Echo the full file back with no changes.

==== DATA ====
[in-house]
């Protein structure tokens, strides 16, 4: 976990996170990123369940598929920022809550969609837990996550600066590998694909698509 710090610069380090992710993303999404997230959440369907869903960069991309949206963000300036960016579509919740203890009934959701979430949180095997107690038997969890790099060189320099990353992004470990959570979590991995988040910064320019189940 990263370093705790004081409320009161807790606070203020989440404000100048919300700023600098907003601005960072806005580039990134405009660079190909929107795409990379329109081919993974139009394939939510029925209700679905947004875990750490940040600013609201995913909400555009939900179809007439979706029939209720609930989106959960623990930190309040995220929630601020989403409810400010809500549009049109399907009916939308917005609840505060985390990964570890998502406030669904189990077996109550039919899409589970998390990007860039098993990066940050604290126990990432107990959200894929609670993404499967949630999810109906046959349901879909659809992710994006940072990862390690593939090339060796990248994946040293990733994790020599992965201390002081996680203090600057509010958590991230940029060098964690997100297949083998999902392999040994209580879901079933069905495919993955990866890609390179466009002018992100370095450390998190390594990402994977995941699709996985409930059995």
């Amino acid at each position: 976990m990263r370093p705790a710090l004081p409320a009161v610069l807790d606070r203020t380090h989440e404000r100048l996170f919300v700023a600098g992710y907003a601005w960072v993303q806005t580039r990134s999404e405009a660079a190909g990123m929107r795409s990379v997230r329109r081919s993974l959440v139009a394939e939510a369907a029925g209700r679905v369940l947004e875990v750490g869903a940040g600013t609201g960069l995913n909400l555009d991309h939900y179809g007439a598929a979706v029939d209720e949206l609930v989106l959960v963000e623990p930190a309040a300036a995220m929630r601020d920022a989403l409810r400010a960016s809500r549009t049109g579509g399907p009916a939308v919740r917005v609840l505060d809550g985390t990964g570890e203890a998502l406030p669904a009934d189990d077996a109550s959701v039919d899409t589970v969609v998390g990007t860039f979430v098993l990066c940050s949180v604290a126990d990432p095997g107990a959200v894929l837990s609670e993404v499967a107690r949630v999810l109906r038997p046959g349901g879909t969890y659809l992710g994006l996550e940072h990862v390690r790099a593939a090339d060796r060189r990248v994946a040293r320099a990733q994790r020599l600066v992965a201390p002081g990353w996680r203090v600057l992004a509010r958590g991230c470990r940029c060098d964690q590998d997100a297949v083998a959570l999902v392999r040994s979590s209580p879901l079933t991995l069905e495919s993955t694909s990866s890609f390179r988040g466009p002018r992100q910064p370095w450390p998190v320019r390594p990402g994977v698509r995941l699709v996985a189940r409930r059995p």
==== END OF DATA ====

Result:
[in-house]
């Protein structure tokens, strides 16, 4: 976990996170990123369940598929920022809550969609837990996550600066590998694909698509 710090610069380090992710993303999404997230959440369907869903960069991309949206963000300036960016579509919740203890009934959701979430949180095997107690038997969890790099060189320099990353992004470990959570979590991995988040910064320019189940 990263370093705790004081409320009161807790606070203020989440404000100048919300700023600098907003601005960072806005580039990134405009660079190909929107795409990379329109081919993974139009394939939510029925209700679905947004875990750490940040600013609201995913909400555009939900179809007439979706029939209720609930989106959960623990930190309040995220929630601020989403409810400010809500549009049109399907009916939308917005609840505060985390990964570890998502406030669904189990077996109550039919899409589970998390990007860039098993990066940050604290126990990432107990959200894929609670993404499967949630999810109906046959349901879909659809992710994006940072990862390690593939090339060796990248994946040293990733994790020599992965201390002081996680203090600057509010958590991230940029060098964690997100297949083998999902392999040994209580879901079933069905495919993955990866890609390179466009002018992100370095450390998190390594990402994977995941699709996985409930059995």
């Amino acid at each position: 976990m990263r370093p705790a710090l004081p409320a009161v610069l807790d606070r203020t380090h989440e404000r100048l996170f919300v700023a600098g992710y907003a601005w960072v993303q806005t580039r990134s999404e405009a660079a190909g990123m929107r795409s990379v997230r329109r081919s993974l959440v139009a394939e939510a369907a029925g209700r679905v369940l947004e875990v750490g869903a940040g600013t609201g960069l995913n909400l555009d991309h939900y179809g007439a598929a979706v029939d209720e949206l609930v989106l959960v963000e623990p930190a309040a300036a995220m929630r601020d920022a989403l409810r400010a960016s809500r549009t049109g579509g399907p009916a939308v919740r917005v609840l505060d809550g985390t990964g570890e203890a998502l406030p669904a009934d189990d077996a109550s959701v039919d899409t589970v969609v998390g990007t860039f979430v098993l990066c940050s949180v604290a126990d990432p095997g107990a959200v894929l837990s609670e993404v499967a107690r949630v999810l109906r038997p046959g349901g879909t969890y659809l992710g994006l996550e940072h990862v390690r790099a593939a090339d060796r060189r990248v994946a040293r320099a990733q994790r020599l600066v992965a201390p002081g990353w996680r203090v600057l992004a509010r958590g991230c470990r940029c060098d964690q590998d997100a297949v083998a959570l999902v392999r040994s979590s209580p879901l079933t991995l069905e495919s993955t694909s990866s890609f390179r988040g466009p002018r992100q910064p370095w450390p998190v320019r390594p990402g994977v698509r995941l699709v996985a189940r409930r059995p």